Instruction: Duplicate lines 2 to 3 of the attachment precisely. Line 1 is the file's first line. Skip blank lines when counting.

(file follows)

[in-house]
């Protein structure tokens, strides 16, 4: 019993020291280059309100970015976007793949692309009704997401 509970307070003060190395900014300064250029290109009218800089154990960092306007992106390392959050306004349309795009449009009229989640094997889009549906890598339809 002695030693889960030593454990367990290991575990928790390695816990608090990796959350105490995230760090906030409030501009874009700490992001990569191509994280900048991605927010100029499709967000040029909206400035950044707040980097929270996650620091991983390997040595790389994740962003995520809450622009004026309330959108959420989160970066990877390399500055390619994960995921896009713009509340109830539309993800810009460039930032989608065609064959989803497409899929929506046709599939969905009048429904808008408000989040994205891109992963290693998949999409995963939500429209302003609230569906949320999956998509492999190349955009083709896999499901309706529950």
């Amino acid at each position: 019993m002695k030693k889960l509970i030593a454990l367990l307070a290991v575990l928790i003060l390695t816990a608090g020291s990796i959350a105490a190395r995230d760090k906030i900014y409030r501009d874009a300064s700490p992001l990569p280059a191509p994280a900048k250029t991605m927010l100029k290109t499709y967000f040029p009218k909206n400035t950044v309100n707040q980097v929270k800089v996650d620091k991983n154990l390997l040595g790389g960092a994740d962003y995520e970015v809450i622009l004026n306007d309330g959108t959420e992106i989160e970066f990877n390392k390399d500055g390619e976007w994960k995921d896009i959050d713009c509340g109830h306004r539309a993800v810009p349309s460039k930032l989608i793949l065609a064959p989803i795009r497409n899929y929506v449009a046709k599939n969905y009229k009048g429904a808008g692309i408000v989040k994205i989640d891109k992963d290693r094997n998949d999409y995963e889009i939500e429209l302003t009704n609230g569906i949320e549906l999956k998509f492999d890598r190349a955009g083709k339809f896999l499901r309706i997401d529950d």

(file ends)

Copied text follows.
């Protein structure tokens, strides 16, 4: 019993020291280059309100970015976007793949692309009704997401 509970307070003060190395900014300064250029290109009218800089154990960092306007992106390392959050306004349309795009449009009229989640094997889009549906890598339809 002695030693889960030593454990367990290991575990928790390695816990608090990796959350105490995230760090906030409030501009874009700490992001990569191509994280900048991605927010100029499709967000040029909206400035950044707040980097929270996650620091991983390997040595790389994740962003995520809450622009004026309330959108959420989160970066990877390399500055390619994960995921896009713009509340109830539309993800810009460039930032989608065609064959989803497409899929929506046709599939969905009048429904808008408000989040994205891109992963290693998949999409995963939500429209302003609230569906949320999956998509492999190349955009083709896999499901309706529950």
């Amino acid at each position: 019993m002695k030693k889960l509970i030593a454990l367990l307070a290991v575990l928790i003060l390695t816990a608090g020291s990796i959350a105490a190395r995230d760090k906030i900014y409030r501009d874009a300064s700490p992001l990569p280059a191509p994280a900048k250029t991605m927010l100029k290109t499709y967000f040029p009218k909206n400035t950044v309100n707040q980097v929270k800089v996650d620091k991983n154990l390997l040595g790389g960092a994740d962003y995520e970015v809450i622009l004026n306007d309330g959108t959420e992106i989160e970066f990877n390392k390399d500055g390619e976007w994960k995921d896009i959050d713009c509340g109830h306004r539309a993800v810009p349309s460039k930032l989608i793949l065609a064959p989803i795009r497409n899929y929506v449009a046709k599939n969905y009229k009048g429904a808008g692309i408000v989040k994205i989640d891109k992963d290693r094997n998949d999409y995963e889009i939500e429209l302003t009704n609230g569906i949320e549906l999956k998509f492999d890598r190349a955009g083709k339809f896999l499901r309706i997401d529950d």